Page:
How To Strength Train For Athletic Performance

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I first started “pumping iron”, as my dad would call it when I was 14 years old. 

I never had a hot clue what I was doing, so I always had someone older to guide me through the exercises. While at the same time keeping an eye on the WHL trainer for the Wheat Kings, making players do countless sets of squats to build the muscles in their legs next to me. 

By the time I hit 17, I was introduced to local bodybuilding and decided to hire him as my trainer. I gained 30 lbs of muscle in 3 months during the off-season and built serious strength.

The only problem was that I was training like a bodybuilder. My exercises were related to muscle size verse strength.

The Rule Of Specificity For Hockey

If training is not specific to the sport you play, chances are you will not see any progress on ice with your off-ice training. Check out my article on how to start training for youth kids and why technique is key!

When training for sports, dryland and weight lifting should reflect;

  • Lower reps (5-10 reps)
  • Lifting closer to 85 percent of your “1 rep max” (the heaviest weight you can lift for one reputation)
  • Long rest periods to maximize your weight (around 90-120 seconds)

What Does This Mean For Body Composition?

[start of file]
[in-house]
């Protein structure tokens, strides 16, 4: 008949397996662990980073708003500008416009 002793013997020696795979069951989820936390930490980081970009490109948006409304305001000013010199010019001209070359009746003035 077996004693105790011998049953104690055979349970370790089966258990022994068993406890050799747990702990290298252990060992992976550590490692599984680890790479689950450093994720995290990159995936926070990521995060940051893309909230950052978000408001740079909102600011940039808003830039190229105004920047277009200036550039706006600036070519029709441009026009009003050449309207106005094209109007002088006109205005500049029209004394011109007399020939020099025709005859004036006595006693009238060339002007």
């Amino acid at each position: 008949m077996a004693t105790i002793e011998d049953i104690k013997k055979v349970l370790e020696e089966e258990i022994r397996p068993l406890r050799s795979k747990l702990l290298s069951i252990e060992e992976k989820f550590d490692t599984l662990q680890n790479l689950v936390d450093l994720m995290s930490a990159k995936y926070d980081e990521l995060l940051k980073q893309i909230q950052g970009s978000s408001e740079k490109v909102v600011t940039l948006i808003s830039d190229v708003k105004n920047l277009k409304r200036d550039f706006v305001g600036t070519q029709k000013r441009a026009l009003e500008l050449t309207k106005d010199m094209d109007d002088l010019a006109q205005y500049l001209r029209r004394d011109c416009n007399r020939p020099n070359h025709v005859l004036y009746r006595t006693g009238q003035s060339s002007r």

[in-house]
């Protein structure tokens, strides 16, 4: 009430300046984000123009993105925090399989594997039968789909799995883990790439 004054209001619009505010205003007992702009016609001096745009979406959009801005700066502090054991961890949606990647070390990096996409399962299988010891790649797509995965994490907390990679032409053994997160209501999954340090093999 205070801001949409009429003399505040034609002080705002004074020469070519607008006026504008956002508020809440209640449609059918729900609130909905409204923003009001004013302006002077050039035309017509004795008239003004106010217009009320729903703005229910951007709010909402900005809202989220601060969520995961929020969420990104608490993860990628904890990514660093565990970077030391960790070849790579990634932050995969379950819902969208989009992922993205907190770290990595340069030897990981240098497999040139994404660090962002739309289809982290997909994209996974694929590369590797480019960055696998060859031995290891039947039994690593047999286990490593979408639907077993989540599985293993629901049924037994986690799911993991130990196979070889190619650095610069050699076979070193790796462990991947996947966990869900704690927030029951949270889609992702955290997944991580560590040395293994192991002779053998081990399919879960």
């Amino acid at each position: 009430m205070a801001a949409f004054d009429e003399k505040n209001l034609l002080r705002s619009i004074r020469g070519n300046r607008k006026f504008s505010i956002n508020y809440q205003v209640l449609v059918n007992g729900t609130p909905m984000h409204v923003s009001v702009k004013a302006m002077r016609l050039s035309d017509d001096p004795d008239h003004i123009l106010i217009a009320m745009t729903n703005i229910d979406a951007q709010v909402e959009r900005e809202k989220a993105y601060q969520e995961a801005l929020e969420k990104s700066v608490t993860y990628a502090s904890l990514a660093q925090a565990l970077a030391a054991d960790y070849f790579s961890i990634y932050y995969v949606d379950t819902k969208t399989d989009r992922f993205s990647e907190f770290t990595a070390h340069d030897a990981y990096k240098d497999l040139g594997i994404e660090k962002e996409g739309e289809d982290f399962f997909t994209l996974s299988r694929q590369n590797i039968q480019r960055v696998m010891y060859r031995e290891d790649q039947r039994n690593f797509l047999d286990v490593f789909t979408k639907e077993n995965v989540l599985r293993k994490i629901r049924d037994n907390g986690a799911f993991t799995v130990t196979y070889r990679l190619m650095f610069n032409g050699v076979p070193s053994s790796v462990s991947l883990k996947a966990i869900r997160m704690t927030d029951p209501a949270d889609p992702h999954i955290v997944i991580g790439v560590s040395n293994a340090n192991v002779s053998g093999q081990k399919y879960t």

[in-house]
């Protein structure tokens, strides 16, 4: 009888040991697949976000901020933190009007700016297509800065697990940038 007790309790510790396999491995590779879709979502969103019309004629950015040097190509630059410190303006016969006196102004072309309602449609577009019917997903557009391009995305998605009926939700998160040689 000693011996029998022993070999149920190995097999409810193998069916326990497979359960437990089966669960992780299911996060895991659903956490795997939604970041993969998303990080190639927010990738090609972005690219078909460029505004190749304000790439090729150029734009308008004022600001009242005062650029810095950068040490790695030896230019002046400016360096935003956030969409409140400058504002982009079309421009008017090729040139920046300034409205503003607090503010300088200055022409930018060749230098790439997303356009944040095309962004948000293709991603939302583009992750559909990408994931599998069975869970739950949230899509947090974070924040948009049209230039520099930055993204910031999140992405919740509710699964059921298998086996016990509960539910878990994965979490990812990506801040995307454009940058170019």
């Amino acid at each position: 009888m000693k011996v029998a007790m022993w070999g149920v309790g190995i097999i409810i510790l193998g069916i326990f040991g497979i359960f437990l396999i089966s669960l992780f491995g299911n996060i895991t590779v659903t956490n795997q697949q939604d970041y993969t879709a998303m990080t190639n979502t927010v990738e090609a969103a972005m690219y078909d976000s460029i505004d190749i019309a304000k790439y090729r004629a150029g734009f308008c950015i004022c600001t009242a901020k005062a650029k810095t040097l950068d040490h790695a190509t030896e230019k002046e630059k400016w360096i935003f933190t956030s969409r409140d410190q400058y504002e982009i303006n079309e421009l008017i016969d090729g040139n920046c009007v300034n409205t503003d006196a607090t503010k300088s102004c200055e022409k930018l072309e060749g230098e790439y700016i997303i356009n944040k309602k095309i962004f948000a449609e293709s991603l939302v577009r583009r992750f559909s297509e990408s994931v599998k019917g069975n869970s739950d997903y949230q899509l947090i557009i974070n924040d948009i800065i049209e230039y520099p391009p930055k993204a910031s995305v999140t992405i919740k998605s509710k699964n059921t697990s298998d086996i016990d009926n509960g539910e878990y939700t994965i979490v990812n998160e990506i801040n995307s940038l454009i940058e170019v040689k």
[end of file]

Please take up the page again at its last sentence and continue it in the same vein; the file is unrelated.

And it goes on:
Strength and condition training will maximize power by lifting as much weight as possible. 

Muscle size will increase for beginners! However, the main objective of strength training is to increase strength without increasing your muscle size. 

Why Athletes Choice Strength Training

Powerlifting is beneficial to athletes looking to improve speed, agility, strength, power, endurance, mobility, balance, and durability! All are related to strength and conditioning.


At one point or another, we all fall into the same trap, train harder, longer, sleep less, and im sure there are lots more outrageous accusations floating around the internet to have continued progress.

These training myths are all ways that lead straight to overtraining and make plateaus more likely to happen. Athletes have related a plateau-like quicksand. The harder you fight, the deeper you can sink! 

Once reaching a plateau with overreaching, your body has become custom to the demands of your workouts. Therefore, any further progress will be on hold until you take the necessary steps to get over this hump before turning into non-functional overreaching.

Functional Overtraining

Functional overtraining is when you purposely train hard beyond what your body can sustain, but only for a short time. 

Usually only for one or maybe two weeks max. 

When functional overreaching, you will create a short-term decrement in performance when increasing training stress. It is a usual part of the training process of elite athletes and quickly recovers to baseline for

further progress within a few days.

Non-Functional Overtraining

Non-functional overreaching is common among most athletes and the general public. 

We need to count on all stressors in our lives like work, household chores, family time, and anything that indirectly causes stress or our attention besides our training.